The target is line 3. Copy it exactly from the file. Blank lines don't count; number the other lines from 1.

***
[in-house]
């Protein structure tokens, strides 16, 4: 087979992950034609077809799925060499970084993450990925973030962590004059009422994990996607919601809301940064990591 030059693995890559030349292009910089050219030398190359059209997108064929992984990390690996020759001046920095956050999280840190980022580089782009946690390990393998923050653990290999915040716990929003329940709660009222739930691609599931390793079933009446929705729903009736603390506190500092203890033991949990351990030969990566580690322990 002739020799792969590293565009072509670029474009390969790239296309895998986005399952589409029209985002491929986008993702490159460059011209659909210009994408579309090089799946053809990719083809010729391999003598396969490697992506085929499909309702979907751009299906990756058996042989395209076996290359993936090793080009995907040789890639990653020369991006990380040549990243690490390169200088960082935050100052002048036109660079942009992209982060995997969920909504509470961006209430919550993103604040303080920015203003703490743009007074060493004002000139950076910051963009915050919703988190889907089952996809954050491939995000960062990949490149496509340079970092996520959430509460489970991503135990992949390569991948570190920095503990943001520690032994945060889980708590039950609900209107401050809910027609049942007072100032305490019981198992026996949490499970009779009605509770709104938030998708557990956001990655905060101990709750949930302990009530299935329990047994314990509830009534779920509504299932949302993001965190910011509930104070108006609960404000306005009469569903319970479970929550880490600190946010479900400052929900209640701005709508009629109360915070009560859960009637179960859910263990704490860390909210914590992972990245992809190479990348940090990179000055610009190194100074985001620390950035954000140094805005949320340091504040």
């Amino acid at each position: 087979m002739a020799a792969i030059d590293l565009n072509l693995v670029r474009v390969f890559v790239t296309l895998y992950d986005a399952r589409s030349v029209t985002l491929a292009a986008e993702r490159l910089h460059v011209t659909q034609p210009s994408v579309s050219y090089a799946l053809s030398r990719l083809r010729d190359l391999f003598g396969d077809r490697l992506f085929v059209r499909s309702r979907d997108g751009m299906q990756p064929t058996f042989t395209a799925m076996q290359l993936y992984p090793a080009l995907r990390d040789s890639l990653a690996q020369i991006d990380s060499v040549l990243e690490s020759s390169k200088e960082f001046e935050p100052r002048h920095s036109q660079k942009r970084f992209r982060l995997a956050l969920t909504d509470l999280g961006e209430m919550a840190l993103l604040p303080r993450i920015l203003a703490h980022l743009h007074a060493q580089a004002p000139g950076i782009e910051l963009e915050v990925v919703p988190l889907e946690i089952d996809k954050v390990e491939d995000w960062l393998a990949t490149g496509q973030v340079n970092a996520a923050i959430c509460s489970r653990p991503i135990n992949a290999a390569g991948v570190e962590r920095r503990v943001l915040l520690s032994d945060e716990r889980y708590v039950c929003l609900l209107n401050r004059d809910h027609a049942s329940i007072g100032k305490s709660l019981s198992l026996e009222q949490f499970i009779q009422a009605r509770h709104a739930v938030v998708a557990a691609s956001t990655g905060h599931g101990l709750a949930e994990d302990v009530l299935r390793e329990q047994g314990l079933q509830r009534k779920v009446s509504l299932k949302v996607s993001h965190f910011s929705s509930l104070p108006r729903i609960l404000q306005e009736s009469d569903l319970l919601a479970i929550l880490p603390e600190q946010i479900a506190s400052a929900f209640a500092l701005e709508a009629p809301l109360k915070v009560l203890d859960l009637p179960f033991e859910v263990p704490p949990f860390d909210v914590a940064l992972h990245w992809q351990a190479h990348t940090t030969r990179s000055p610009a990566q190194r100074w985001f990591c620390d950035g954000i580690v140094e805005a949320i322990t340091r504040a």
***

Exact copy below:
């Amino acid at each position: 087979m002739a020799a792969i030059d590293l565009n072509l693995v670029r474009v390969f890559v790239t296309l895998y992950d986005a399952r589409s030349v029209t985002l491929a292009a986008e993702r490159l910089h460059v011209t659909q034609p210009s994408v579309s050219y090089a799946l053809s030398r990719l083809r010729d190359l391999f003598g396969d077809r490697l992506f085929v059209r499909s309702r979907d997108g751009m299906q990756p064929t058996f042989t395209a799925m076996q290359l993936y992984p090793a080009l995907r990390d040789s890639l990653a690996q020369i991006d990380s060499v040549l990243e690490s020759s390169k200088e960082f001046e935050p100052r002048h920095s036109q660079k942009r970084f992209r982060l995997a956050l969920t909504d509470l999280g961006e209430m919550a840190l993103l604040p303080r993450i920015l203003a703490h980022l743009h007074a060493q580089a004002p000139g950076i782009e910051l963009e915050v990925v919703p988190l889907e946690i089952d996809k954050v390990e491939d995000w960062l393998a990949t490149g496509q973030v340079n970092a996520a923050i959430c509460s489970r653990p991503i135990n992949a290999a390569g991948v570190e962590r920095r503990v943001l915040l520690s032994d945060e716990r889980y708590v039950c929003l609900l209107n401050r004059d809910h027609a049942s329940i007072g100032k305490s709660l019981s198992l026996e009222q949490f499970i009779q009422a009605r509770h709104a739930v938030v998708a557990a691609s956001t990655g905060h599931g101990l709750a949930e994990d302990v009530l299935r390793e329990q047994g314990l079933q509830r009534k779920v009446s509504l299932k949302v996607s993001h965190f910011s929705s509930l104070p108006r729903i609960l404000q306005e009736s009469d569903l319970l919601a479970i929550l880490p603390e600190q946010i479900a506190s400052a929900f209640a500092l701005e709508a009629p809301l109360k915070v009560l203890d859960l009637p179960f033991e859910v263990p704490p949990f860390d909210v914590a940064l992972h990245w992809q351990a190479h990348t940090t030969r990179s000055p610009a990566q190194r100074w985001f990591c620390d950035g954000i580690v140094e805005a949320i322990t340091r504040a």